Message for Humanity

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    Apr 19, 2013 9:27 PM GMT
    In his 1994 nonfiction book Pale Blue Dot: A Vision of the Human Future in Space, astronomer Carl Sagan (1934–1996) related a notable photo of Earth – the Pale Blue Dot – to the human condition.

    He left this humbling and profound message for humanity, bringing the "big picture" into perspective:

    Carl SaganFrom this distant vantage point, the Earth might not seem of any particular interest, but for us, it's different. Consider again that dot. That's here. That's home. That's us. On it, everyone you love, everyone you know, everyone you ever heard of – every human being who ever was – lived out their lives. The aggregate of our joy and suffering; thousands of confident religions, ideologies, and economic doctrines; every hunter and forager, every hero and coward, every creator and destroyer of civilization, every king and peasant, every young couple in love, every mother and father, hopeful child, inventor and explorer, every teacher of morals, every corrupt politician, every "superstar," every "supreme leader," every saint and sinner in the history of our species lived there – on a mote of dust suspended in a sunbeam.

    The Earth is a very small stage in a vast cosmic arena. Think of the rivers of blood spilled by all those generals and emperors so that in glory and triumph they could become the momentary masters of a fraction of a dot. Think of the endless cruelties visited by the inhabitants of one corner of this pixel on the scarcely distinguishable inhabitants of some other corner. How frequent their misunderstandings, how eager they are to kill one another, how fervent their hatreds. Our posturings, our imagined self-importance – the delusion that we have some privileged position in the universe – are challenged by this point of pale light. Our planet is a lonely speck in the great enveloping cosmic dark. In our obscurity, in all this vastness, there is no hint that help will come from elsewhere to save us from ourselves.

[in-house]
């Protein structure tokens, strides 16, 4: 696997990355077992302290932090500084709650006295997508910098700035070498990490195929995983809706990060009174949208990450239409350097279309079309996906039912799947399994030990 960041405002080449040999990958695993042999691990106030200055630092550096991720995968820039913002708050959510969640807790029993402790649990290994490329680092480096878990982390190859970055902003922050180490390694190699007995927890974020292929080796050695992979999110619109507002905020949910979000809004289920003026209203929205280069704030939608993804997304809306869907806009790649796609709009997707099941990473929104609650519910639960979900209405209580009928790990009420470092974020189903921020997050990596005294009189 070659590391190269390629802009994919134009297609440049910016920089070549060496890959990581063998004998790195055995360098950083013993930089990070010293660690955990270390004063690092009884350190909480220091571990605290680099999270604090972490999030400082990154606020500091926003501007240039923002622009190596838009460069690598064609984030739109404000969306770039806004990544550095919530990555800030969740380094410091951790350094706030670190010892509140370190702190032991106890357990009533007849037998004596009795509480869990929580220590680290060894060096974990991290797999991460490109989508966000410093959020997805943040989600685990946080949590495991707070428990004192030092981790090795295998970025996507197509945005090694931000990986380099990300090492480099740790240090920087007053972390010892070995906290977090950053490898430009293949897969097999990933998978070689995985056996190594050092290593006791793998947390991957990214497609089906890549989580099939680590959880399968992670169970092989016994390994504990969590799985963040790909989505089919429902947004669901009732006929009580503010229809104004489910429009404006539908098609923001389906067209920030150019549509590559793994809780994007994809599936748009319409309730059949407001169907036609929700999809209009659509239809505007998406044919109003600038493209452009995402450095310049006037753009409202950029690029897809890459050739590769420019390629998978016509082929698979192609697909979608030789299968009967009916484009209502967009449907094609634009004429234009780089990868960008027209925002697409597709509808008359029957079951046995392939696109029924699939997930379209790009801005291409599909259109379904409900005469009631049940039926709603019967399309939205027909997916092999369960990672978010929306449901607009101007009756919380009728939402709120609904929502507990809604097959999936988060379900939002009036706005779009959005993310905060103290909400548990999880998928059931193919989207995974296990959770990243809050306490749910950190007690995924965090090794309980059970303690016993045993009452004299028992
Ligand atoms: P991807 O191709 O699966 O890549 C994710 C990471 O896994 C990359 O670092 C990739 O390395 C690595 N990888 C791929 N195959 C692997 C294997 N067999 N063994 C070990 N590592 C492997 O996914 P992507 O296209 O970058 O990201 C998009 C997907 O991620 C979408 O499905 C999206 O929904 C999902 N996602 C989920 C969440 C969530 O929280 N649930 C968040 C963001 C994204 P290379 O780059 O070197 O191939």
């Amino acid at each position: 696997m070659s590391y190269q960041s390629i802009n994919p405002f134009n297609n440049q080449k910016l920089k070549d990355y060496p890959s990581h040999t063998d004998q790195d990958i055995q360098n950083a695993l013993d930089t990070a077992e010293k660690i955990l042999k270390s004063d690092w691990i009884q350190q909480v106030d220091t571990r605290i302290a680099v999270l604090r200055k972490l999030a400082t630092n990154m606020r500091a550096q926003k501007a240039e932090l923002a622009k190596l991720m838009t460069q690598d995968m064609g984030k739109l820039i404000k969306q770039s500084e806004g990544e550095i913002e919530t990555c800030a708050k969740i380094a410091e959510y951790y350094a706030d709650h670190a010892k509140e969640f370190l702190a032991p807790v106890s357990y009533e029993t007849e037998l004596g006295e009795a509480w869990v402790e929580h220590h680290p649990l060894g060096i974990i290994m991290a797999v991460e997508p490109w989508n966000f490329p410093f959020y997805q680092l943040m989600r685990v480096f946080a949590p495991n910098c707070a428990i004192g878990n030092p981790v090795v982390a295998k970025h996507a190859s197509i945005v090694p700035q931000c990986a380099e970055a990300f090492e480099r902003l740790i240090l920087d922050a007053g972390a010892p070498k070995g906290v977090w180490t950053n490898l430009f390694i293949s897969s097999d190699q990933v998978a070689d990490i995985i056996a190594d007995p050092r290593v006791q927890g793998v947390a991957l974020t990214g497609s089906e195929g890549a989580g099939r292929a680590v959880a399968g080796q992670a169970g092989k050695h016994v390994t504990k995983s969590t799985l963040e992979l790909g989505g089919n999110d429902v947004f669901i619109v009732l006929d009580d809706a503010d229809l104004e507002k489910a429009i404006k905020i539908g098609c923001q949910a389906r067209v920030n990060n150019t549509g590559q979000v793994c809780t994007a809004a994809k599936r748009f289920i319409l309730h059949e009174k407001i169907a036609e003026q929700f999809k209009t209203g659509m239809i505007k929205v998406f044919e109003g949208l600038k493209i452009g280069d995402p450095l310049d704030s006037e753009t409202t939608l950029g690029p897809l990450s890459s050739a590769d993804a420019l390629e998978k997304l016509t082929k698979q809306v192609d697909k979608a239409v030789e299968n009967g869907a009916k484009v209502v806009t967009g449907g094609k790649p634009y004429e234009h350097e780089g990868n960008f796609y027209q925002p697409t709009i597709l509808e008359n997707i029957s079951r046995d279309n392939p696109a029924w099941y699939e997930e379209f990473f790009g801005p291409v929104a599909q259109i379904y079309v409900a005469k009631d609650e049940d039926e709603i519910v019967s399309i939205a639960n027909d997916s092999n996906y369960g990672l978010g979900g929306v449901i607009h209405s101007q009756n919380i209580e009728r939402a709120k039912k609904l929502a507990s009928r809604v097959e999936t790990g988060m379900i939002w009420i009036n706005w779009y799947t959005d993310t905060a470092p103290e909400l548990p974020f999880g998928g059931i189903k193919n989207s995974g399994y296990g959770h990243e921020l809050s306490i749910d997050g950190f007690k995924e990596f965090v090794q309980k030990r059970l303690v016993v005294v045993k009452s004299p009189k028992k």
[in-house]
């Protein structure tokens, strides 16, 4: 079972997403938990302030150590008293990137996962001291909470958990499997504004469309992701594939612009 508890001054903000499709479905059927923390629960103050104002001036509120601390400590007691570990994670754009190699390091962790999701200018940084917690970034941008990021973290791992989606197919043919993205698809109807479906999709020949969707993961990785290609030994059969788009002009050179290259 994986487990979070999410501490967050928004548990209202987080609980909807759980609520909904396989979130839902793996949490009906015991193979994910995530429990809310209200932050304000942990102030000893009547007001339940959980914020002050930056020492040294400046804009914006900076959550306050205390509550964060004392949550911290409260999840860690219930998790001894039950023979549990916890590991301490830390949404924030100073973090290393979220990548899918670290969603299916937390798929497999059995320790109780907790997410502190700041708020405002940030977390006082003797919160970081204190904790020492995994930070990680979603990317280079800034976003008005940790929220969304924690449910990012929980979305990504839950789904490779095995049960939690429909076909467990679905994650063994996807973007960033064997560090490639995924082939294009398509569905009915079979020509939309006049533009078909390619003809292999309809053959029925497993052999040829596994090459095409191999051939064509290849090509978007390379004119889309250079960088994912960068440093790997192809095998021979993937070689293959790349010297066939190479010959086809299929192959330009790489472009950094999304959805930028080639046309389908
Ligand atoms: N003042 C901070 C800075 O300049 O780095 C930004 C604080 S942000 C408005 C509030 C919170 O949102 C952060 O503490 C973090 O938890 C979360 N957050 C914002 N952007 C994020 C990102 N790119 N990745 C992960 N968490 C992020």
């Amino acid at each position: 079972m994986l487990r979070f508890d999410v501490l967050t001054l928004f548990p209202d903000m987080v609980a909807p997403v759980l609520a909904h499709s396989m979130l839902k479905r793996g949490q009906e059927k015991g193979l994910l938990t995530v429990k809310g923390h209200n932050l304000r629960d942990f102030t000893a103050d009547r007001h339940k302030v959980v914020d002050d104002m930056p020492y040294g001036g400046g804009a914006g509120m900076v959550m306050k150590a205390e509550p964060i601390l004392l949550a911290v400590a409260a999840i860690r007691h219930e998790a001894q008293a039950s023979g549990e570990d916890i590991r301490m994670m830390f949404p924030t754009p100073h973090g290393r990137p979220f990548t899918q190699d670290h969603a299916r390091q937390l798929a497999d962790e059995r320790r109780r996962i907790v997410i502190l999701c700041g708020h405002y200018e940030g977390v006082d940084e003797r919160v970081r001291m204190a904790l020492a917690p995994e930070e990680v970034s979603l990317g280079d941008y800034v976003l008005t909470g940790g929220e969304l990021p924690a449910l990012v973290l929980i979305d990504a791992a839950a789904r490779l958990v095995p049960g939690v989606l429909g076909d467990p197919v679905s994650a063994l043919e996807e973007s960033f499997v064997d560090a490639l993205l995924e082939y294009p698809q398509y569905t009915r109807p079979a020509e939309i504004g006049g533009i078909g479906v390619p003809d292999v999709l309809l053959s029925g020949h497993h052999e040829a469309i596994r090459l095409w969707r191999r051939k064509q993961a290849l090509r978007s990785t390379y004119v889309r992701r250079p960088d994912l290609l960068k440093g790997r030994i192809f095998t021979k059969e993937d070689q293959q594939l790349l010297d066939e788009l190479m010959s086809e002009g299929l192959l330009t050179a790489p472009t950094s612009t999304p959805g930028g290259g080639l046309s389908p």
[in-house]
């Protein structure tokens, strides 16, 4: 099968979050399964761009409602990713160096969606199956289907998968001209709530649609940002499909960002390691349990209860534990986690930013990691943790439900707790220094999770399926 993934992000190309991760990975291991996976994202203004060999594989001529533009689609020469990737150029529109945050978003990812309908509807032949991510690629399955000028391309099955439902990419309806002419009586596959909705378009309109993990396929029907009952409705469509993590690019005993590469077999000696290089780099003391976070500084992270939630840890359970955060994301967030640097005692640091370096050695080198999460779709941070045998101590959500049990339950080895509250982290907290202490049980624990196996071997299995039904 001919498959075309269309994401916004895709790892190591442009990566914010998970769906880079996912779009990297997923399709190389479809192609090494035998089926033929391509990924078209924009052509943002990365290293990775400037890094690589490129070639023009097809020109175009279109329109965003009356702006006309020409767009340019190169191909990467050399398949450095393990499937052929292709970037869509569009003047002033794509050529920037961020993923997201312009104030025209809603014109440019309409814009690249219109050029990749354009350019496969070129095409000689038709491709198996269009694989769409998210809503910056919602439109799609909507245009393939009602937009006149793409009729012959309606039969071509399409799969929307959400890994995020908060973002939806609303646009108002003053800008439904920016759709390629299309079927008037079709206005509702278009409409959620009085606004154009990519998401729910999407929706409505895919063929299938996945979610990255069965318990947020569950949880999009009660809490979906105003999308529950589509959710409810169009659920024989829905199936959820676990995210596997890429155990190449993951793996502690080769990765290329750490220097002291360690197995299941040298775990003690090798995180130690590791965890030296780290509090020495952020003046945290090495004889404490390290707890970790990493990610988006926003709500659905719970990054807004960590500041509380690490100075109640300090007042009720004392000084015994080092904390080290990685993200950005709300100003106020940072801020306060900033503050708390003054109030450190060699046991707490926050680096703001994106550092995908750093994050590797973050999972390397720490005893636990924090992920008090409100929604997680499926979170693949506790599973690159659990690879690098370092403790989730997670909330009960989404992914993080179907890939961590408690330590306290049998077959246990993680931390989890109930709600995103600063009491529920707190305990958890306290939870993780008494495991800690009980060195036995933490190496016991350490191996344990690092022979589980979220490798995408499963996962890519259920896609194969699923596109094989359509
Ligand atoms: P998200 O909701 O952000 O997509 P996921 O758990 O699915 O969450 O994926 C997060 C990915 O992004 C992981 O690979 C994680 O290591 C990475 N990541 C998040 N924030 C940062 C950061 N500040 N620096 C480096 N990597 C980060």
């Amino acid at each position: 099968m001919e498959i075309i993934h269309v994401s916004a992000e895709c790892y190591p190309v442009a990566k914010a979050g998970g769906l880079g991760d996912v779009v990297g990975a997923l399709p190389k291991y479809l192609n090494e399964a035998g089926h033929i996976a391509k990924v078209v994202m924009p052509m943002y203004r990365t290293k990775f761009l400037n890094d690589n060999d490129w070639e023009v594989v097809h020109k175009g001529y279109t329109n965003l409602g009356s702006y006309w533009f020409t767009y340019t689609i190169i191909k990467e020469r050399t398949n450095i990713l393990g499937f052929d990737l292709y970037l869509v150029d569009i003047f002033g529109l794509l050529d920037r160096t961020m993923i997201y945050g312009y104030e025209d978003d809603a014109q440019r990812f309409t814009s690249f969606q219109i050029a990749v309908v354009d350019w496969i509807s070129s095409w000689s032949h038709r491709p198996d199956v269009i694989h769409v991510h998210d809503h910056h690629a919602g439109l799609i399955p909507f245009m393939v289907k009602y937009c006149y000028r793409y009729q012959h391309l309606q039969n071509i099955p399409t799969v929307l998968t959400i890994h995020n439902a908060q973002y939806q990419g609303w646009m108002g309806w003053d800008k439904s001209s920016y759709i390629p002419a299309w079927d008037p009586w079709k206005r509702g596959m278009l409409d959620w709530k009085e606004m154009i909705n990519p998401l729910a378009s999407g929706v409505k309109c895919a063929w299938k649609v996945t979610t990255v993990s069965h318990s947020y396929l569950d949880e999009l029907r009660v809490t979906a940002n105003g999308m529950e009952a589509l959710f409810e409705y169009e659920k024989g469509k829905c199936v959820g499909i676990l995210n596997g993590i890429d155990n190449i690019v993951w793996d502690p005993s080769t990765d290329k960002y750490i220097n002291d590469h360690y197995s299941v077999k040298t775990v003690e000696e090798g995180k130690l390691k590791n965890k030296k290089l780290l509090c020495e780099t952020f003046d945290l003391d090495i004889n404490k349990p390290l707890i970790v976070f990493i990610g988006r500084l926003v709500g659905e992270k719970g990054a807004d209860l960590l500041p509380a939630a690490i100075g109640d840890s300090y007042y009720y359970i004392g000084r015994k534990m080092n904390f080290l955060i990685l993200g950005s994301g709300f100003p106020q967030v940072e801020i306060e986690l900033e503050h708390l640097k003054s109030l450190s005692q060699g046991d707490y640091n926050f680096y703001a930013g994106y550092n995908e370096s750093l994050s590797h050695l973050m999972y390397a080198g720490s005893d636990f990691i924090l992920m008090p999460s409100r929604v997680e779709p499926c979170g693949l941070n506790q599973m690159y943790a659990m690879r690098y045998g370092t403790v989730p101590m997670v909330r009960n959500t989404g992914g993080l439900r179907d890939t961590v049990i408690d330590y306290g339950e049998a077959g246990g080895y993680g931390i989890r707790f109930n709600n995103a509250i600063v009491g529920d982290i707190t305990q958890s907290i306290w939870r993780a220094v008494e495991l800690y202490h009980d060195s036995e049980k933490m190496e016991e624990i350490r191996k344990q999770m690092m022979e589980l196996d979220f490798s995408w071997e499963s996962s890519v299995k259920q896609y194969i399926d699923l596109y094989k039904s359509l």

The Earth is the only world known so far to harbor life. There is nowhere else, at least in the near future, to which our species could migrate. Visit? Yes. Settle? Not yet. Like it or not, for the moment, the Earth is where we make our stand. It has been said that astronomy is a humbling and character-building experience. There is perhaps no better demonstration of the folly of human conceits than this distant image of our tiny world. To me, it underscores our responsibility to deal more kindly with one another and to preserve and cherish the pale blue dot, the only home we've ever known.

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    Apr 20, 2013 4:12 AM GMT
    There is also this image of the Earth from Saturn. It was visible through the rings:

  • Drift

    Posts: 217

    Apr 20, 2013 5:08 AM GMT
    So beautiful and mind boggling. icon_smile.gif
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    Apr 20, 2013 5:22 AM GMT
    Distance will be abolished . . . and then the true horror of humanity will be known far and wide . . .

    Sagan was an embarrassment and his ridiculous, quasi-mystical version of reality is nothing less than a betrayal of the intellect . . .

    the fallacy of scale indeed - really, the man must have been a total mouth breather . . . a speck could quite easily be the absolute locus of a universal and eschatologically ultimate drama . . .
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    Apr 20, 2013 7:01 AM GMT
    thanks for the comments.
    here are some of his other enlightening words.